My friend Vishy gave me A Chinese Garden of Serenity for Christmas. It was such a nice surprise to open the package from India and see this book, because it showed so much thought. Vishy had seen my posts on the Tao Te Ching and the meditation retreat, and thought I’d like this book. He was […]
How do you tell the story of a remote injustice to a jaded world? You could make a documentary, or interview the survivors and write a 15,000-word magazine exposé. You could petition the authorities to commission an official enquiry, and ...
How would you like to read a book that reacted to your emotions, and changed its storyline to give you exactly what you wanted? It sounds bizarre, impossible and faintly terrifying, but according to this article in NewScientist magazine, it’s ...
As well as The Chinese Garden of Serenity, Vishy also sent me What Sport Tells Us About Life. Again, it was a thoughtful gift. Although I don’t tend to write about sport on here, I’ve always enjoyed watching cricket, and Vishy ...
The phrase “halcyon days” has always meant nothing more to me than general nostalgia. Since moving to Crete, and more particularly since spending winter here, I’ve learned its original, much more specific meaning. Winters here are very mild compared to what I’m used to from London and New York. It’s around 15°C most days, although […]
What a difference a title makes, or even a subtitle. The version I read, the US edition which I received as a review copy, had the subtitle “A Rogue Sociologist Lost and Found in New York’s Underground Economy.” This irritated me throughout the book, because I kept expecting Sudhir Venkatesh to “go rogue”, and he […]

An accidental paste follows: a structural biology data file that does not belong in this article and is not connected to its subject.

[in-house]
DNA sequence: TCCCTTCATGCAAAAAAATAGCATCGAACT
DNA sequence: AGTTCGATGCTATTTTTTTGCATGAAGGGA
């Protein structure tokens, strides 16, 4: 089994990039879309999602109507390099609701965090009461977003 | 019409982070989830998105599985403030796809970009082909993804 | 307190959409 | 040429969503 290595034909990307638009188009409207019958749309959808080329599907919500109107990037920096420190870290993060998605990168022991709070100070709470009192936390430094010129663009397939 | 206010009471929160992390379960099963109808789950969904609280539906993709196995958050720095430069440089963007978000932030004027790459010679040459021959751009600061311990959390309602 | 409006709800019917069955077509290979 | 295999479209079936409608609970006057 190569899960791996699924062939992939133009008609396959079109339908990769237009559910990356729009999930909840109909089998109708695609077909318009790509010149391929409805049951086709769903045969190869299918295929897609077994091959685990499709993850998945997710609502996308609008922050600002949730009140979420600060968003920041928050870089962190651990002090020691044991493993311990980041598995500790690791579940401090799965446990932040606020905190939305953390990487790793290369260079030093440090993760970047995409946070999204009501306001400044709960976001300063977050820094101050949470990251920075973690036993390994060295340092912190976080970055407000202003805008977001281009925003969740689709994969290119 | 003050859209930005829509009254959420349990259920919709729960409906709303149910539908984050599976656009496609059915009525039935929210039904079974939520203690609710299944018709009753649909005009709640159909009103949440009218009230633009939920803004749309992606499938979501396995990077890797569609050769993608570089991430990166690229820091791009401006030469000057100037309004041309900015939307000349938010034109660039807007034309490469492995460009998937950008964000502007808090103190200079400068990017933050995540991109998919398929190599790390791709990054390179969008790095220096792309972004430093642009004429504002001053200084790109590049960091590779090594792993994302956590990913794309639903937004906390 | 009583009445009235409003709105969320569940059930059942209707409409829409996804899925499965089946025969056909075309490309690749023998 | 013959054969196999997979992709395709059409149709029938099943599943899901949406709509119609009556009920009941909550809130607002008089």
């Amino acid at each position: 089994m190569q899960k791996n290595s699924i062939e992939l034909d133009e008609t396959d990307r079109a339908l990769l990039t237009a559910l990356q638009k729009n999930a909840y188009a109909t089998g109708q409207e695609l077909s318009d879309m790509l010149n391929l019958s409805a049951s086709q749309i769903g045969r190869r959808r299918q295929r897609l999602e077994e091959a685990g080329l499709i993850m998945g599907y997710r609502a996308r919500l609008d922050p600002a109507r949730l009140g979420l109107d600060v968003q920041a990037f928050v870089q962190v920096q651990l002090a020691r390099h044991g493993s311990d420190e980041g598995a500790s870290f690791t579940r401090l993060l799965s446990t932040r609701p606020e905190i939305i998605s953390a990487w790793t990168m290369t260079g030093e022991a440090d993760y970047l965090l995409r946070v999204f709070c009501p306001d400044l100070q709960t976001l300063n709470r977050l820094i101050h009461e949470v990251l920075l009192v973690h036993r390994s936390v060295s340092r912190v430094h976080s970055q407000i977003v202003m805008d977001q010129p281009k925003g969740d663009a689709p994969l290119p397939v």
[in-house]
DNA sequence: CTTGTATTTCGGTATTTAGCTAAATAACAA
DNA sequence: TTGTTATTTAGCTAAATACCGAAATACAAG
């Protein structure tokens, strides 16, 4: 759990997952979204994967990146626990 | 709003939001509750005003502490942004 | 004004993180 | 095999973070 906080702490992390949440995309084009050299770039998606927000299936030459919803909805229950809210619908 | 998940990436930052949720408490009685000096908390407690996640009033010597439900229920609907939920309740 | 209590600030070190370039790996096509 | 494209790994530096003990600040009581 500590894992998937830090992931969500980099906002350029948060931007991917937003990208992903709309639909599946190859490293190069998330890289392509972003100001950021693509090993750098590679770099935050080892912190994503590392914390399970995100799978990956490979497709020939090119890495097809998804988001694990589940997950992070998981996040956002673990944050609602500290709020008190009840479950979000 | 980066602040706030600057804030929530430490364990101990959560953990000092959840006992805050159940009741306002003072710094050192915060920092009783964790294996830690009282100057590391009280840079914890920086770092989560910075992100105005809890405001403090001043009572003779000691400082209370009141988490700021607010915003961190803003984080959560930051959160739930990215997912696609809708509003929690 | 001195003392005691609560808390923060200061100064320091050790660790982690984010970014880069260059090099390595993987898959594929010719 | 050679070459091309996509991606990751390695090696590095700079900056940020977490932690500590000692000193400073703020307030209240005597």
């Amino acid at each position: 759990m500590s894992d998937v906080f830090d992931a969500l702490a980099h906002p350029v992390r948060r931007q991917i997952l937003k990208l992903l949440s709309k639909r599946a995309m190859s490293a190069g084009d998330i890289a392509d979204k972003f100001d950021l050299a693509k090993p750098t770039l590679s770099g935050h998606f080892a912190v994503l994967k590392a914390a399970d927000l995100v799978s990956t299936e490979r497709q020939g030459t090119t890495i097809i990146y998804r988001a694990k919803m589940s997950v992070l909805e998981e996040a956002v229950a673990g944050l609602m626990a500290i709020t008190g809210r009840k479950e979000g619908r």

If you’ve ever wondered just how far government agencies will go to keep us safe from ideas that they find dangerous, this account of the US government’s sustained attack on the singer Paul Robeson will make fascinating reading. Robeson never participated in or advocated violence or crime, and yet he was placed under continuous surveillance […]
I’m always a bit suspicious of those “Best books of 2013″ articles. I read lots of them anyway, and carefully note down all the recommendations, but still I can’t help wondering how people can pronounce judgement when they can’t have read more than a tiny fraction of the thousands of books on offer. So these […]
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- On showing up 27 June 2013
- Ebook vs print sales 31 October 2013
- What is it about water? 26 May 2013
- The limits of automatic recommendation systems 12 December 2013
- 2013 reading highlights 31 December 2013
- The Dead Lake by Hamid Ismailov 3 April 2014
- The Future of Books: Reactive? 10 March 2014
- What Sport Tells Us About Life by Ed Smith 3 March 2014
- A Chinese Garden of Serenity by Hung Tzu-ch’eng 22 February 2014
- Halcyon Days 31 January 2014
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